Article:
VW chief hits out at EU over transformation red tape

The CEO of Volkswagen Passenger Cars has urged Europe to slash through its red tape as he fears the European Union will become uneconomic for car manufacturers seeking to transition towards a sustainable future.

In a social media post, Thomas Schäfer, who is also a member of the board at Volkswagen AG, described the competitiveness of Europe and Germany to be a fundamental issue.

“As CEO of the Volkswagen brand and group board member for the brand group Volume (VW and Volkswagen Commercial Vehicles in Germany, SEAT,SA/CUPRA in Spain, and ŠKODA AUTO a.s. in the Czech Republic), I am deeply concerned,” he said.

He added: “The fact is: On the international stage, Germany and the European Union are rapidly losing their attractiveness and competitiveness. The USA, Canada, China, Southeast Asia and regions like North Africa are forging ahead. We are treading water. I am very concerned about the current development regarding investments in the industry’s transformation. This needs to be urgently prioritised – unbureaucratically, consistently and quickly.”

The soaring cost of energy was in danger if making the EU unviable for new elective vehicle battery plants, Schäfer warned.
“Europe lacks price competitiveness in many areas. When it comes to the cost of electricity and gas, in particular, we are losing more and more ground. Unless we manage to reduce energy prices in Germany and Europe quickly and reliably, investments in energy-intensive production or new battery cell factories in Germany and the EU will be practically unviable. The value creation in this area will take place elsewhere.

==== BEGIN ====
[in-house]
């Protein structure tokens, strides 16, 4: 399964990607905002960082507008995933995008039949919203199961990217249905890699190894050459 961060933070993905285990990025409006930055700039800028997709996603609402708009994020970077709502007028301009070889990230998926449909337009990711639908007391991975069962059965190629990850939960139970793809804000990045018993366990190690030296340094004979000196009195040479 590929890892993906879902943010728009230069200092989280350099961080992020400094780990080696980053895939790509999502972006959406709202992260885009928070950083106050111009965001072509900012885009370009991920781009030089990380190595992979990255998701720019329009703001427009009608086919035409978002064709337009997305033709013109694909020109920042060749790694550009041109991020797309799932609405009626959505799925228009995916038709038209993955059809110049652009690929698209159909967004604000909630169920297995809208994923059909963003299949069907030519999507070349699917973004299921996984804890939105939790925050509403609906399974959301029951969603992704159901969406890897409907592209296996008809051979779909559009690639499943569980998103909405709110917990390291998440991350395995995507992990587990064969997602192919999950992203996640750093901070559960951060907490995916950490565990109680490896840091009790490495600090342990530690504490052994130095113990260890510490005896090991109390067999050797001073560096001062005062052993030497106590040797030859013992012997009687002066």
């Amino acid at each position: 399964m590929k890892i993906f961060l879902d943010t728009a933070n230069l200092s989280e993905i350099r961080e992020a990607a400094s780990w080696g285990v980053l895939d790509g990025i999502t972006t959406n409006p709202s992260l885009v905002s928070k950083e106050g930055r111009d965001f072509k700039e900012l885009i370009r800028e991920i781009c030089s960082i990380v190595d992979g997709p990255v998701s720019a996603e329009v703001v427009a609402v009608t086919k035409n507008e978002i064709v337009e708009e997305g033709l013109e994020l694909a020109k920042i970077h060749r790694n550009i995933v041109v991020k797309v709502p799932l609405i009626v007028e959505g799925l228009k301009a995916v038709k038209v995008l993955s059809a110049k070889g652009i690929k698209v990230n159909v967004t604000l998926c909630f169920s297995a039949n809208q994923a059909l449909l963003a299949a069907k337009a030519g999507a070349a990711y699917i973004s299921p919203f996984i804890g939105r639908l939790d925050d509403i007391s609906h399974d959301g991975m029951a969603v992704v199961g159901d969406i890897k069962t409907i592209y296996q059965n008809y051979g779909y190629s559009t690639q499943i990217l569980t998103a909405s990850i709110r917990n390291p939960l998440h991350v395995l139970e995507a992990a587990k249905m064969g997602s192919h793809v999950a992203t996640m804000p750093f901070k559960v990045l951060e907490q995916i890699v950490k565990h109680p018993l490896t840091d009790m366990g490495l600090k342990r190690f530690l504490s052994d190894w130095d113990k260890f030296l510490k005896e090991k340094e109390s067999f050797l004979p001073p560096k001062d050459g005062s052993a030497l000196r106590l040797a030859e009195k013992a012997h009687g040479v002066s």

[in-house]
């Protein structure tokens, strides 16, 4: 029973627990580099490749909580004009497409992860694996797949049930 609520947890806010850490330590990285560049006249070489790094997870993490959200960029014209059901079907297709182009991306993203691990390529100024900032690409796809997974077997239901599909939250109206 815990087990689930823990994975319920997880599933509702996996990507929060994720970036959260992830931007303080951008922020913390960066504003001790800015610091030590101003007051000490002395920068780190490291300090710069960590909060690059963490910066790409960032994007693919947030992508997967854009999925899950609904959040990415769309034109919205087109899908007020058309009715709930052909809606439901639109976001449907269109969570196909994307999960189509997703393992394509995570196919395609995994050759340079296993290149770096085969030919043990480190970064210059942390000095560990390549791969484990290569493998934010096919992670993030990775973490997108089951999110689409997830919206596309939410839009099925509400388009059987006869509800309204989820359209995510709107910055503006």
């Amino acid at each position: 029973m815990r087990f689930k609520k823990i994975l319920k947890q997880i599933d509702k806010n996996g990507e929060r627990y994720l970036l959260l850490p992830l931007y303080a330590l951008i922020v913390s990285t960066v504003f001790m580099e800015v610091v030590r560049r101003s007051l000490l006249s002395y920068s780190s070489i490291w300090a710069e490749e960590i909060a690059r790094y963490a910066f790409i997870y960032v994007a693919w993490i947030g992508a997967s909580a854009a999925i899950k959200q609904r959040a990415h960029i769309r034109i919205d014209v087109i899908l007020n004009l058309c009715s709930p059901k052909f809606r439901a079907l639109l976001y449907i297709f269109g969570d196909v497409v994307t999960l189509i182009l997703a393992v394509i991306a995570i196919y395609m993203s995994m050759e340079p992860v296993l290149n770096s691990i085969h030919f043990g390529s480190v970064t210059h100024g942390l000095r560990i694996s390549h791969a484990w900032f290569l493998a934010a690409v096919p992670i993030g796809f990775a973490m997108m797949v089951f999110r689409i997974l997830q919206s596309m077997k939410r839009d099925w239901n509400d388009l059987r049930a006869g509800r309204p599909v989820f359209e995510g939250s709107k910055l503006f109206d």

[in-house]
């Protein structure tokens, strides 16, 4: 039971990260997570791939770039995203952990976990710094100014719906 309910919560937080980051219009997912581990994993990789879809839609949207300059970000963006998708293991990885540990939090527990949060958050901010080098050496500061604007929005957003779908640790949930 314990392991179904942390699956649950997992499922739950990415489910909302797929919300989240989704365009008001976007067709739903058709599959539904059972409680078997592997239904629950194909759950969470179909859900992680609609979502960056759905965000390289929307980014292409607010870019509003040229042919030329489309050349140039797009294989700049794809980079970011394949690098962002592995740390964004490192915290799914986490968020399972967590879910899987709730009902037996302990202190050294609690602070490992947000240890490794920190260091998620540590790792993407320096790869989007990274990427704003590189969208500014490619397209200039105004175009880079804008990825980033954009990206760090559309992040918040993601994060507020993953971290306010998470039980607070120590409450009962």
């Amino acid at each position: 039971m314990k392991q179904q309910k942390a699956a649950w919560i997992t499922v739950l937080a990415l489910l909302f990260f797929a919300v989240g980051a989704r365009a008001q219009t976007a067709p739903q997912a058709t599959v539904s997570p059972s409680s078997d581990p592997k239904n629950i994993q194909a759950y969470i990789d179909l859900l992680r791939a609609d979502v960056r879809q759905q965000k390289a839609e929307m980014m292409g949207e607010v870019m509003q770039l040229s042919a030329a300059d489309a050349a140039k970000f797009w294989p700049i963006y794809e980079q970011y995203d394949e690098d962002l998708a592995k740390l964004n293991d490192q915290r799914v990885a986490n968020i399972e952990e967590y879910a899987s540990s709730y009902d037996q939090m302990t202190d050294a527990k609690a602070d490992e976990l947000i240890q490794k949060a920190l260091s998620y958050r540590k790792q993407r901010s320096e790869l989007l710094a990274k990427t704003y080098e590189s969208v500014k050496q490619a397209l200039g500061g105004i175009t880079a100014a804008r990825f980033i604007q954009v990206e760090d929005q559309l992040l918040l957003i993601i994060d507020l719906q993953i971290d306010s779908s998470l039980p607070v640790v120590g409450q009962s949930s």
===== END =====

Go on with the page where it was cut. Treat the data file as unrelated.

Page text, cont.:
“I find it alarming that the European Union with its regulatory framework is not well positioned for the industry’s transformation that is now underway. With the Inflation Reduction Act, the USA offers companies highly attractive incentives to invest in new plants and production. The EU, on the other hand, is sticking to outdated and bureaucratic state aid rules that promote regions rather than preserving and transforming entire industrial sites. And new strategic instruments like IPCEI tend to focus on the long-term development of new technologies rather than the short-term ramp-up, scaling and industrialisation of production.”

He added: “The point is: We have no time to lose. The EU urgently needs new instruments to avert insidious de-industrialisation and to maintain Europe’s attractiveness as a location for future technologies and jobs!

“Will we succeed in this tour de force? We have to succeed! Because ultimately, we all want Europe to remain an industrial and technological powerhouse! At VW and in the brand group Volume, we are ready to make our contribution!”

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